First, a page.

How SM89 Learns ● Difference in activation between response and the correct activation ● Error computed as the sum of difference for each unit, squared ● Weights of all connections between units adjusted

How SM89 Learns ● Simply, it learns to pronounce words properly – Don’t worry about the equations

How SM89 Learns ● Trained using a list of ~ 3000 English monosyllabic words – Includes homographs (WIND, READ) and irregulars ● Each training session called an epoch ● Words appeared somewhat proportionately to their frequency in written language

Practical Limits on SM89’s Training ● Activation calculated in a single step – Impossible to record how long it took to respond – Correlated error scores with latency ● Error → time ● Frequency of words was compressed – Would’ve required ~ 34 times more epochs – Saved computer time

How SM89 Performed

How SM89 Performed Human SM89

What’s Good About SM89 ● Regular word pronunciation ● Irregular word pronunciation ● Similar results to human studies – Word naming latencies – Priming effects ● Behaviour the result of learning – Ability increases in human fashion

What’s Not Good About SM89 ● Nonword pronunciation – Significantly worse than skilled readers – JINJE, FAIJE, TUNCE pronounced strangely ● Design was awkward – Triples – Feedforward network – Compressed word frequencies – Single-step computation

The SM94 Model ● Seidenberg, Plaut, and McClelland revise SM89 in 1994 – Response to criticism of SM89’s poor nonword performance ● We’ll call this model SM94 ● Compared humans’ nonword responses with model’s responses

The SM94 Model Hidden Units (100 units) Graphemic Units Phonological Units (108 units) (50 units) From Visual System To Articulatory System

How SM94 Differs From SM89 ● Feedback loops for hidden and phonemic units ● Weights adjusted using cross-entropy method – Complicated math, results in better learning ● Not computed in a single step ● No more triples – Graphemes for word input – Phonemes for word output – Input based on syllable structure

Examples of SM94’s Units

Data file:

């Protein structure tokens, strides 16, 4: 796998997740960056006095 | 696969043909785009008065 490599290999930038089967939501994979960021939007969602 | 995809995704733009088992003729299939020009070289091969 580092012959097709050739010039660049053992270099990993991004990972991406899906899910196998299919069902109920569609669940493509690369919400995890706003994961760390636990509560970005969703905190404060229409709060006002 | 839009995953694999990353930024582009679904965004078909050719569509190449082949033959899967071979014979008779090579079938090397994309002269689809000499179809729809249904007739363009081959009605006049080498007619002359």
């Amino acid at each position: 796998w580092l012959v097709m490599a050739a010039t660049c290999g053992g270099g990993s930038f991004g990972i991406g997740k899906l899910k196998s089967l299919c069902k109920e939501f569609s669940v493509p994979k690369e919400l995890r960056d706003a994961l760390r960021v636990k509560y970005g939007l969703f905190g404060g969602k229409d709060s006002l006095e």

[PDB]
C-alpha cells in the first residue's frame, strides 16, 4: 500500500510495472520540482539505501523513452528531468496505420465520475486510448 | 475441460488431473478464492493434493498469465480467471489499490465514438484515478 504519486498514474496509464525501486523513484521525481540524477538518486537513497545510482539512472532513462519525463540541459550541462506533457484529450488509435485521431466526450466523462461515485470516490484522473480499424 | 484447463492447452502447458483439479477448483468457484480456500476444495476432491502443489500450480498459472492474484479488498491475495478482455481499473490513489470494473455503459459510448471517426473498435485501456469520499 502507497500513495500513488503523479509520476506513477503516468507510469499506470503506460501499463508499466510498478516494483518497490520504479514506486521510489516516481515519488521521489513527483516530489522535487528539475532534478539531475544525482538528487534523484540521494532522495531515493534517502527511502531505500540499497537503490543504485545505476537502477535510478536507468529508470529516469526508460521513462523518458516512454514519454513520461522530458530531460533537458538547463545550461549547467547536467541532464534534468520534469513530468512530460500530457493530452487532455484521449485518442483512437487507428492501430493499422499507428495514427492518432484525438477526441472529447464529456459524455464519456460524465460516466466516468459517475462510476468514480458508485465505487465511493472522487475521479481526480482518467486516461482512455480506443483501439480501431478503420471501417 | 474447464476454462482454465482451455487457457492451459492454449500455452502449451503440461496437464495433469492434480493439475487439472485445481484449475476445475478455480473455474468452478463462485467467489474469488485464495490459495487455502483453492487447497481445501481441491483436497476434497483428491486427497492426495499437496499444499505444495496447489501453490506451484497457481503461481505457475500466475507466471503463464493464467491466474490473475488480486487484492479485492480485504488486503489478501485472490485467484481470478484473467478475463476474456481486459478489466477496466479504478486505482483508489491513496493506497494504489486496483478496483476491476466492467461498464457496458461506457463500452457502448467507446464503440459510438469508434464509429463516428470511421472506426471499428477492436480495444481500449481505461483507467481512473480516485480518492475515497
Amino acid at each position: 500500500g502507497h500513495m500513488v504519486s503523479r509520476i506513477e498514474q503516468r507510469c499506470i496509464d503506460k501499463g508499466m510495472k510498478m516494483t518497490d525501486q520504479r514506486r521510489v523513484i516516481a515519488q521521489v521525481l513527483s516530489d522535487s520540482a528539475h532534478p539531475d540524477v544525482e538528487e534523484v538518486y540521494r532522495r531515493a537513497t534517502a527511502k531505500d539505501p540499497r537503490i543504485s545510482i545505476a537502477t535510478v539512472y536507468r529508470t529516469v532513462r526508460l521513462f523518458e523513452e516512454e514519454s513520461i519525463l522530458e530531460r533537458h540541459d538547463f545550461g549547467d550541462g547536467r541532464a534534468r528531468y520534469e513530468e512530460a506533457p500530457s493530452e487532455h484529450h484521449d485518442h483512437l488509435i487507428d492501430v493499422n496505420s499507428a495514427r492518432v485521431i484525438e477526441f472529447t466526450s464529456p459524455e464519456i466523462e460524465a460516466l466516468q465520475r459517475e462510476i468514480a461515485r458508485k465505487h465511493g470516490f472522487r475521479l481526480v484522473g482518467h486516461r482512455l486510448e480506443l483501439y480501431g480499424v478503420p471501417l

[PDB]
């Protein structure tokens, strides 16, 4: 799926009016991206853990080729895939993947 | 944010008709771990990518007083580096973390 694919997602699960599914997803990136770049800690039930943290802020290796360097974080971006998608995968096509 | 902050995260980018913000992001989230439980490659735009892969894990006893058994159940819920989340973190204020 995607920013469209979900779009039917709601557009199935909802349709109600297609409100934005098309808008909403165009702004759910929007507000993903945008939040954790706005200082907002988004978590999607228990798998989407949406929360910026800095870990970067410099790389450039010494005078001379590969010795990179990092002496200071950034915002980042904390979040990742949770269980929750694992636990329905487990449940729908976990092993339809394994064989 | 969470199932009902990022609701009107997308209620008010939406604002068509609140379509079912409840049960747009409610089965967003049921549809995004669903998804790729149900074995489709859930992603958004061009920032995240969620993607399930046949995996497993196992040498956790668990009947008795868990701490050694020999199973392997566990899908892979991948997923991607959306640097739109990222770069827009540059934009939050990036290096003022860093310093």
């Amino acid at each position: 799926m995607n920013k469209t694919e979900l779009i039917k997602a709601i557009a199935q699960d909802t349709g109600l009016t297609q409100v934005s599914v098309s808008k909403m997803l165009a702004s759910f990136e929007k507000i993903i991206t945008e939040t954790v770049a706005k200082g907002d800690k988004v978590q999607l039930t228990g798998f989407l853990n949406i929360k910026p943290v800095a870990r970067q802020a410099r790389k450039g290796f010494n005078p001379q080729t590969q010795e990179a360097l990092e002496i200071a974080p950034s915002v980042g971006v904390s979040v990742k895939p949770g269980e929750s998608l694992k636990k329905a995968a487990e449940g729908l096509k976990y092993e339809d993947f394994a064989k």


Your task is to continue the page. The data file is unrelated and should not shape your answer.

Nonwords ● May be similar to regular words – SMURF ← TURF ● In many cases there are many responses – BREAT ● ← EAT ? ● ← GREAT ? ● ← YEAH ?

Nonwords Human

How SM94 and DR93 Performed Note: Above, PDP is SM94; Rules is DR93

Comparing SM94 and DR93 ● Both perform well with list of ~ 3000 words – SM94 responds 99.7% correctly, DR93 78% ● Both do well with nonwords – SM89’s weakness caused by design issues ● SM94 avoids such issues – Neural networks equally capable for nonwords

Comparing SM94 and DR93 ● SM94 is a good performer – Regular, irregular words – Behaviour similar to human ● Latency effects ● Nonword pronunciation ● DR93 still has problems – Trouble with irregular words – More likely to regularize words

Models and Dyslexia ● Consider specific types of dyslexia – Phonological Dyslexia ● Trouble pronouncing nonwords – Surface Dyslexia ● Trouble with irregular words – Developmental Dyslexia ● Inability to read at age-appropriate level ● How can word recognition models account for dyslexic behaviour?

DR93 and Dyslexia ● Phonological dyslexia as damage to GPC route – Cannot compile sounds from graphemes – Relies on look-up ● Surface dyslexia as damage to look-up route – Cannot remember irregular words – Relies on GPCs ● Developmental dyslexia – Problems somewhere along either route ● Cannot form GPCs, slow look-up, for example

SM89 and Dyslexia ● Developmental dyslexia as damaged or missing hidden units 200 Hidden Units 100 Hidden Units

The 1996 Models and Dyslexia ● Plaut, McClelland, Seidenberg, and Patterson study networks and dyslexia (1996) – Variations of the SM89/SM94 models ● Feedforward ● Feedforward with actual word-frequencies ● Feedback with attractors ● Feedback with attractors and semantic processes – Compare each to case studies of dyslexics

Feedforward and Dyslexia Case- Studies

Feedback, with Attractors and Semantics, and Dyslexia Case-Studies

The 1996 Models and Dyslexia ● Most complex damage caused closest results – Not as simple as removing hidden units ● Severing semantics ● Distorting attractors ● Results are encouraging